Two weeks ago the Greek Defence Minister, Panos Kammenos, threatened to unleash a “wave of millions of economic migrants” and “jihadists of the Islamic State” on Europe if it failed to respond to Greece’s demands for continued bailout payments. The Telegraph reported, “EU officials have been so concerned by the Greek threats that the European Commission last week sought “assurances… that no measures to open up detention centres are being taken”.
While the Greek government has rushed to distance itself from Kammenos’ claims and to clarify that it has no policy of releasing migrants from the detention centres, one can’t help but feeling that both Greece and the concerned EU officials have missed the point. This small fracas over the Greek bailout reveals what is already beyond dispute – behind the EU’s policies on migration lies a deep-seated disdain for those being held in appalling conditions in Greece’s detention centres.
In a wave of highly publicised cases (culminating in a Grand Chamber decision in 2011), the European Court of Human Rights (ECHR) found that the conditions of detention in Greece’s immigrant centres violated the anti-torture provision in Article 3 of the European Convention of Human Rights. In the Case of M.S.S v Belgium and Greece, the Grand Chamber of the ECHR found that Greece engaged in a systematic practice of detaining asylum-seekers in holding facilities defined by “overcrowding, dirt, lack of space, lack of ventilation, little or no possibility of taking a walk, no place to relax, insufficient mattresses, dirty mattresses, no free access to toilets, inadequate sanitary facilities, no privacy, limited access to care.” The Court laboriously describes reports of human rights organisations that detail the horrors of the detention centres – the refusal of guards to allow immigrants to leave cells to use the toilet or to drink fresh water, extraordinary conditions of over-crowding that made it impossible for people to lie down to sleep at night, and the verbal and physical violence migrants suffered at the hands of immigration officials. The Court found cases of people being refused access to medication and medical attention. In the Case of M.S.S, the Grand Chamber found that “the feeling of arbitrariness and the feeling of inferiority and anxiety often associated with it, as well as the profound effect such conditions of detention indubitably have on a person’s dignity, constitute degrading treatment contrary to Article 3 of the Convention. In addition, the applicant’s distress was accentuated by the vulnerability inherent in his situation as an asylum-seeker.”
Despite the findings of the ECHR, the conditions of migrants in Greek detention remain deplorable. In November 2014 Mohamed Asfak died in a Greek detention centre at Amygdaleza. Reports claimed that Asfak was denied medical assistance for a number of months. His death prompted a protest in which detainees described the detention centres as concentration camps. The condition of the detention facilities led Greece’s own Deputy Interior Minister Panousis to declare his shame “as a human being” at the appalling conditions.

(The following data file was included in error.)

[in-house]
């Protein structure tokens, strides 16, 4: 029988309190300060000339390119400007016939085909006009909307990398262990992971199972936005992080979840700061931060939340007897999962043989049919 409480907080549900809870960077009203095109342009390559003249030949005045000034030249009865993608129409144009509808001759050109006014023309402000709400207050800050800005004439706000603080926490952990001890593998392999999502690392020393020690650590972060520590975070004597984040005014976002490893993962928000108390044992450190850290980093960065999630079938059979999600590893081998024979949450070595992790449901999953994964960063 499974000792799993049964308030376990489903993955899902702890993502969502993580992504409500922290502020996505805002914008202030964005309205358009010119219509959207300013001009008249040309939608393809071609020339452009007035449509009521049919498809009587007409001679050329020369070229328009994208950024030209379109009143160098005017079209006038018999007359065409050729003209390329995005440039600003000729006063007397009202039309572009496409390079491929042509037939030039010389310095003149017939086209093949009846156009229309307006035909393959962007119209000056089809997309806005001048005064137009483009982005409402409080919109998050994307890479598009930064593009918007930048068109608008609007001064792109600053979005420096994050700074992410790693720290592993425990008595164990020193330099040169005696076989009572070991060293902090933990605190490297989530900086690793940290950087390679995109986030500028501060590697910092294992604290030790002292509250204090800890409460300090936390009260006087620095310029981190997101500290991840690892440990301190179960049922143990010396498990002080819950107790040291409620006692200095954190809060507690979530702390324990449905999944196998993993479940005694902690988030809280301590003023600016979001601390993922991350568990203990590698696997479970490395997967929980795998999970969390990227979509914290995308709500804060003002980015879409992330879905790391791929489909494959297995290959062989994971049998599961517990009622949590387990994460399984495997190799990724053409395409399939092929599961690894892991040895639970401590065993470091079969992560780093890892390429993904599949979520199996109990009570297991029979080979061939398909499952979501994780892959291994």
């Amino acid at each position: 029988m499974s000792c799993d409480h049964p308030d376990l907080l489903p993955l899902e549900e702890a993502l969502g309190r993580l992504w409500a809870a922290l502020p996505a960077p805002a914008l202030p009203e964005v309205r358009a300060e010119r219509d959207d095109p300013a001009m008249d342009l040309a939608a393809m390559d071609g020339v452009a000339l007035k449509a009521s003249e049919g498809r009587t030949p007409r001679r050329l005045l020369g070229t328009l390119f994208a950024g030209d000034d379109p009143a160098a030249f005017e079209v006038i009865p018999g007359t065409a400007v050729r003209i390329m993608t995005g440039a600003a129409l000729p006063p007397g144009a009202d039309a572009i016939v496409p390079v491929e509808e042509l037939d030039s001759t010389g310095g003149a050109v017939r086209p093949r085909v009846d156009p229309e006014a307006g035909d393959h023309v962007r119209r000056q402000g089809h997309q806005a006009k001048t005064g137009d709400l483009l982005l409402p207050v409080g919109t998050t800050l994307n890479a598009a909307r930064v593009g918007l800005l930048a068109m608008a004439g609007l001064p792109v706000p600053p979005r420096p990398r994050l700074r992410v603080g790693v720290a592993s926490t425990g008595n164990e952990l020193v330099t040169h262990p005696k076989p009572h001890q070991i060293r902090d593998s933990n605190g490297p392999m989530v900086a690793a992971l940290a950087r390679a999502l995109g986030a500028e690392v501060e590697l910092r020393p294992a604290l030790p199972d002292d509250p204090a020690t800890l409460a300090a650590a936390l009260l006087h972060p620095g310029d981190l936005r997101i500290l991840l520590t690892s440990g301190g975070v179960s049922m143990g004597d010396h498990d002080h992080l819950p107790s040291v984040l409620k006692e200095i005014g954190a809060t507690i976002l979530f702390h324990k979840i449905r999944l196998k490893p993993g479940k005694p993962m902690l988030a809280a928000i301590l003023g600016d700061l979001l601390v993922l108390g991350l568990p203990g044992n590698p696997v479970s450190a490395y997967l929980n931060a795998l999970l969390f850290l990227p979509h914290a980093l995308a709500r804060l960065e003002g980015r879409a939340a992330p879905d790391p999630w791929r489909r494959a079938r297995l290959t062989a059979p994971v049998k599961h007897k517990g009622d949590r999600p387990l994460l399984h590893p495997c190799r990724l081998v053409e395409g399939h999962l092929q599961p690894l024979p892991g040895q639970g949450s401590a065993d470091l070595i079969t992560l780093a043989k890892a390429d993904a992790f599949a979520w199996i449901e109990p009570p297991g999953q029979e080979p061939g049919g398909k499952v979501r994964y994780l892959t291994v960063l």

That these conditions remain, despite the decisions of the ECHR, is a terrible indictment of Greece and all the parties to the Dublin Regulation. These are centres that hold asylum-seekers and economic refugees – people who are not, in other words, being held in terms of any court decision in criminal proceedings.
These detained asylum-seekers (and the deprivation of their fundamental human right to freedom in conditions that amount to torture) have now become bartering chips in European economic debate. Kammenos’ comment ignores and diminishes the humanity of these detainees in two ways. He firstly treats them as a mere means with which to attain continued bailout payments. Kammenos secondly speaks of asylum seekers as though they are a disease, to be released on Europe. Instead of a group of vulnerable asylum-seekers and economic migrants fleeing war and poverty, Kammenos paints them as an economic and violent threat – among their numbers, he warns, lurk terrorists. In both of these ways, Kammenos’ statement demeans the dignity of the detainees – that which the ECHR sought to protect in its finding that the detention centres violated Article 3 of the Convention.
Kammenos recasts Greece’s inhumane detention centres as a favour bestowed on its European neighbours. This is both morally repulsive and legally inaccurate. But perhaps even more distressing was the failure of an appropriate EU response. Rather than anxiously seeking to ensure that Greece would not free detained migrants, EU officials should have loudly demanded that Greece meet its international obligations and either immediately improve the conditions of those detained or shut down detention centres that amount to European torture centres.